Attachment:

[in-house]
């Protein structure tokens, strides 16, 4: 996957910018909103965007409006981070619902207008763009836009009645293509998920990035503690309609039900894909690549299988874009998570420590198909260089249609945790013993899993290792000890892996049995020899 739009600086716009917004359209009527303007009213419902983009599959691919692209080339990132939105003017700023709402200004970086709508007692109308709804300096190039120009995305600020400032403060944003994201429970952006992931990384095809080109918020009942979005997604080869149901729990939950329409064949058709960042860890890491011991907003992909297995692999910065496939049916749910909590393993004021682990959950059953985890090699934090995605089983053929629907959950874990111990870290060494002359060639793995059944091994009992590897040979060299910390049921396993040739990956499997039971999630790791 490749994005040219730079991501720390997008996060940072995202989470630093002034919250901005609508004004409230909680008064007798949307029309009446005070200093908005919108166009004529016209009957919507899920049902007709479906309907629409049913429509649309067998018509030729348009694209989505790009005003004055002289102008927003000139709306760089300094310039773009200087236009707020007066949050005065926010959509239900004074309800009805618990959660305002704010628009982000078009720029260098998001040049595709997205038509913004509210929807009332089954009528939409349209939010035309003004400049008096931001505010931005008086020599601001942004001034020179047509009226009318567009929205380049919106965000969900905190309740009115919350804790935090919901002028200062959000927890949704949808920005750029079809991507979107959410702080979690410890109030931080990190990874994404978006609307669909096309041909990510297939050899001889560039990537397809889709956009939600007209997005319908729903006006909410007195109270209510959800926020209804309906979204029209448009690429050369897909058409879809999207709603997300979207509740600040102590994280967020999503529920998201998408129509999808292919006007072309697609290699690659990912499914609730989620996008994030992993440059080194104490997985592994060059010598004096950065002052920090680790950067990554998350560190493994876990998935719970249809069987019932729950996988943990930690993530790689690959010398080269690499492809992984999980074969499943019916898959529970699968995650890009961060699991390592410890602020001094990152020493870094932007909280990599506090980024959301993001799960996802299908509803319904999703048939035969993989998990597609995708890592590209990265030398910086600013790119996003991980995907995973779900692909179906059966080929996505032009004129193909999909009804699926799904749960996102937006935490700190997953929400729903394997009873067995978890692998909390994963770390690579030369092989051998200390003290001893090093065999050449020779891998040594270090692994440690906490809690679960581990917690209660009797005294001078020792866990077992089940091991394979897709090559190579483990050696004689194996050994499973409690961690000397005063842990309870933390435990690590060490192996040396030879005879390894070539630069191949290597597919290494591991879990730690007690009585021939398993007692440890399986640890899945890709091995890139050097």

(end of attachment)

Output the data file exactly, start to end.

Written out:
[in-house]
């Protein structure tokens, strides 16, 4: 996957910018909103965007409006981070619902207008763009836009009645293509998920990035503690309609039900894909690549299988874009998570420590198909260089249609945790013993899993290792000890892996049995020899 739009600086716009917004359209009527303007009213419902983009599959691919692209080339990132939105003017700023709402200004970086709508007692109308709804300096190039120009995305600020400032403060944003994201429970952006992931990384095809080109918020009942979005997604080869149901729990939950329409064949058709960042860890890491011991907003992909297995692999910065496939049916749910909590393993004021682990959950059953985890090699934090995605089983053929629907959950874990111990870290060494002359060639793995059944091994009992590897040979060299910390049921396993040739990956499997039971999630790791 490749994005040219730079991501720390997008996060940072995202989470630093002034919250901005609508004004409230909680008064007798949307029309009446005070200093908005919108166009004529016209009957919507899920049902007709479906309907629409049913429509649309067998018509030729348009694209989505790009005003004055002289102008927003000139709306760089300094310039773009200087236009707020007066949050005065926010959509239900004074309800009805618990959660305002704010628009982000078009720029260098998001040049595709997205038509913004509210929807009332089954009528939409349209939010035309003004400049008096931001505010931005008086020599601001942004001034020179047509009226009318567009929205380049919106965000969900905190309740009115919350804790935090919901002028200062959000927890949704949808920005750029079809991507979107959410702080979690410890109030931080990190990874994404978006609307669909096309041909990510297939050899001889560039990537397809889709956009939600007209997005319908729903006006909410007195109270209510959800926020209804309906979204029209448009690429050369897909058409879809999207709603997300979207509740600040102590994280967020999503529920998201998408129509999808292919006007072309697609290699690659990912499914609730989620996008994030992993440059080194104490997985592994060059010598004096950065002052920090680790950067990554998350560190493994876990998935719970249809069987019932729950996988943990930690993530790689690959010398080269690499492809992984999980074969499943019916898959529970699968995650890009961060699991390592410890602020001094990152020493870094932007909280990599506090980024959301993001799960996802299908509803319904999703048939035969993989998990597609995708890592590209990265030398910086600013790119996003991980995907995973779900692909179906059966080929996505032009004129193909999909009804699926799904749960996102937006935490700190997953929400729903394997009873067995978890692998909390994963770390690579030369092989051998200390003290001893090093065999050449020779891998040594270090692994440690906490809690679960581990917690209660009797005294001078020792866990077992089940091991394979897709090559190579483990050696004689194996050994499973409690961690000397005063842990309870933390435990690590060490192996040396030879005879390894070539630069191949290597597919290494591991879990730690007690009585021939398993007692440890399986640890899945890709091995890139050097």